Local Firms Fear Fallout of Thai Bedlam

The seizure of Bangkok international airport by anti-government protesters has hurt more than just Thailand.

With air services suspended to and from Bangkok, tourists have been stranded in Cambodia, visitors who use the Thai capital as a jumping-off point for Cambodia have found their travel plans scuttled, and the Cambodian economy could be further hurt by the long-term impact of the Thai unrest, several local businesspeople said Wednesday.

Normally, about 25 percent of ar­rivals to and departures from Cam­bodia’s two major airports in Phnom Penh and Siem Reap go through Bangkok’s Suvarnabhumi Airport, according to the Societe Concessionnaire Des Aeroports, which operates both airports.

Using passenger figures from SCA for the first nine months of 2008, about 2,250 passengers traveling to or from Cambodia will be affected each day the Thai airport remains closed.

“The problem is that Cambodia is vulnerable to this situation,” said Bobby Tho, CEO of Sokha Hotels and Resorts. “Over the next couple of days [the effect] could be a small percentage. It will depend on how long it lasts,” he said.

About five tourists at Sokha ho­tels have been stranded, but the number of no-shows won’t be clear until late Wednesday night, Tho said.

Even if the airport reopens, the turmoil in Thailand over the last few months, which has spawned some foreign governments to issue travel warnings, could further reduce the number of tourists who visit Cambodia on package tours from Thailand, he said.

That turmoil, along with the global financial crisis, has already begun affecting the local tourism industry, Tho said.

“This is just more bad news for Cambodian tourism,” he said, adding that part of Cambodia’s problem is that there are no regular direct flights from Cambodia to Europe, the market that relies on Bangkok the most for travel to Cambodia.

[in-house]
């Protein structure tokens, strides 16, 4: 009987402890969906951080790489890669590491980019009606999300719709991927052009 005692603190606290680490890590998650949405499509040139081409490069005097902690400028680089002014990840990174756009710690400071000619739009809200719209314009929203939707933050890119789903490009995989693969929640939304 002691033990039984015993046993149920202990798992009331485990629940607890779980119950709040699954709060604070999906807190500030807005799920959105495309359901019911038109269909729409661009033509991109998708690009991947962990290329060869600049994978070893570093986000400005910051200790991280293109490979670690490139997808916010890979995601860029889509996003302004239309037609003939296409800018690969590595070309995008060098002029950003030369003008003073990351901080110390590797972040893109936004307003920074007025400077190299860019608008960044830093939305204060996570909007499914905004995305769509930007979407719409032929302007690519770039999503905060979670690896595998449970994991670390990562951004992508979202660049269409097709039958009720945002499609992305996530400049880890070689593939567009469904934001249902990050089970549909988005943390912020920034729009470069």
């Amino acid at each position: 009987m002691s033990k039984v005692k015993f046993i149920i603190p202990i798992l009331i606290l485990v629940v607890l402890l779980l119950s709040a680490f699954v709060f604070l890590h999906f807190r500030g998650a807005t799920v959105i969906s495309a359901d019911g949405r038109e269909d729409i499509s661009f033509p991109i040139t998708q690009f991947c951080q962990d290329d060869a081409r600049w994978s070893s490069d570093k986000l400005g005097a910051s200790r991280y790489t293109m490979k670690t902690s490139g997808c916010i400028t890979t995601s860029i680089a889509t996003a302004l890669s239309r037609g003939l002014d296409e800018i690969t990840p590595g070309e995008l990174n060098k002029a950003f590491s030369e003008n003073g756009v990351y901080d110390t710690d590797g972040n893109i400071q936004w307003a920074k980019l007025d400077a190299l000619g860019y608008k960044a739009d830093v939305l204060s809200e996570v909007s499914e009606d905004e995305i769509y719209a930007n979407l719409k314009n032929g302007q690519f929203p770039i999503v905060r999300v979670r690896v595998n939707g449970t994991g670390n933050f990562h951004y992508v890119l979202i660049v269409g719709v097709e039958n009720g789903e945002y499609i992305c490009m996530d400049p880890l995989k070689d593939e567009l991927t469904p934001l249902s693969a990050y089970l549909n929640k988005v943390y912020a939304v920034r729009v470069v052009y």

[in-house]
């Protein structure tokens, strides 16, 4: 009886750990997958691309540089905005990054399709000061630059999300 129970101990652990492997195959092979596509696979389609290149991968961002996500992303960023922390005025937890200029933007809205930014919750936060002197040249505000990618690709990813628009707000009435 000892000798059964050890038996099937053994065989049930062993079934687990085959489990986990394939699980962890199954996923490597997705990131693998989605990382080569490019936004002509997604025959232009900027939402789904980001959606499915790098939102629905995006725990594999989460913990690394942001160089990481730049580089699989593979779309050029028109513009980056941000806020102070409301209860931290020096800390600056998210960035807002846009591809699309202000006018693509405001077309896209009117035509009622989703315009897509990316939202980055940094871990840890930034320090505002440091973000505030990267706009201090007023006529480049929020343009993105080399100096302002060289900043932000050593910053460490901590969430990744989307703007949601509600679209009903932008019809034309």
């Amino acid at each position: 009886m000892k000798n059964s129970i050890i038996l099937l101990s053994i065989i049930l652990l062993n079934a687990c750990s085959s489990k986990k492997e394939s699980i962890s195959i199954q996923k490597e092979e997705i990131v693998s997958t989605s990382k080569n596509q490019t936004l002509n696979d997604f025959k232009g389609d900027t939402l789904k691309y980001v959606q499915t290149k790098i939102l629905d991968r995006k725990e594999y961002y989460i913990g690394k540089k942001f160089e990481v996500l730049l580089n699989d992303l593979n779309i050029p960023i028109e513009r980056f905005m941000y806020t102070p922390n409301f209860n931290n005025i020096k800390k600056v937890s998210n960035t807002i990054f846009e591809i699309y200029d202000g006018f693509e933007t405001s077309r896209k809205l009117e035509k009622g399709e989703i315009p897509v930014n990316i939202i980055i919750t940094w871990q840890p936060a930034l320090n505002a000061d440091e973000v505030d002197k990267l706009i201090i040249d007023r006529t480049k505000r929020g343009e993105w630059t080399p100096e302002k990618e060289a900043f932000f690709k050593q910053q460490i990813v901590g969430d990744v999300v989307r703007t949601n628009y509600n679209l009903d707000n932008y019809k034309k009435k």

Philip Setkao, general manager of Borei Angkor Spa and Resort in Siem Reap town, said so far 10 to 15 guests cancelled reservations because of the Bangkok situation and six have had to remain at the 188-room hotel.

Setkao said he was still assessing the rapidly changing situation but one thing is clear: “When these things happen it will hurt tourism,” he said.

Ministry of Tourism officials could not be reached for comment or declined to speak with a reporter on Wednesday. Several Ministry of Commerce officials also declined to comment.

Ho Vandy, president of the Cambodian Association of Travel Agents, said the situation wasn’t as bad as it seems.

If the Bangkok airport siege continues, travel agents will reroute flights to Cambodia through other regional hubs such as Singapore, Kuala Lumpur, Taipei and Seoul.

“It’s not a big disaster for Cambodia,” he said.

“During these few days, we would like to advise all passengers that wish to fly to Thailand…to delay their schedule,” he said, adding that the inconvenience to tourists is clear.

“If you are a tourist and if you cannot fly, how much will you pay for [a] hotel? For accommodations? For eating? These things you first must consider,” he said.

Beyond the immediate effects of unrest in Bangkok, there are possible implications for the entire region’s reputation as a stable environment, which could also negatively affect perceptions of Cambodia.

“For Asean countries, we don’t want these problems,” Ho Vandy said.

Khaou Phallaboth, president of the Khaou Chuly Group, which regularly does business in Thailand, said the Thai government will have to act.

“[Protestors] have closed the airport which is a major thing indeed,” he said.

The situation is not only affecting tourism in both countries, but also inconveniences business people who want to travel to Cambodia for investment purposes, he said.

His company’s joint venture on a cement factory in Kampot province had a board meeting with Thai partners recently, he said.

“We would have had to postpone the meeting indeed, but fortunately we had it last Friday,” he added.

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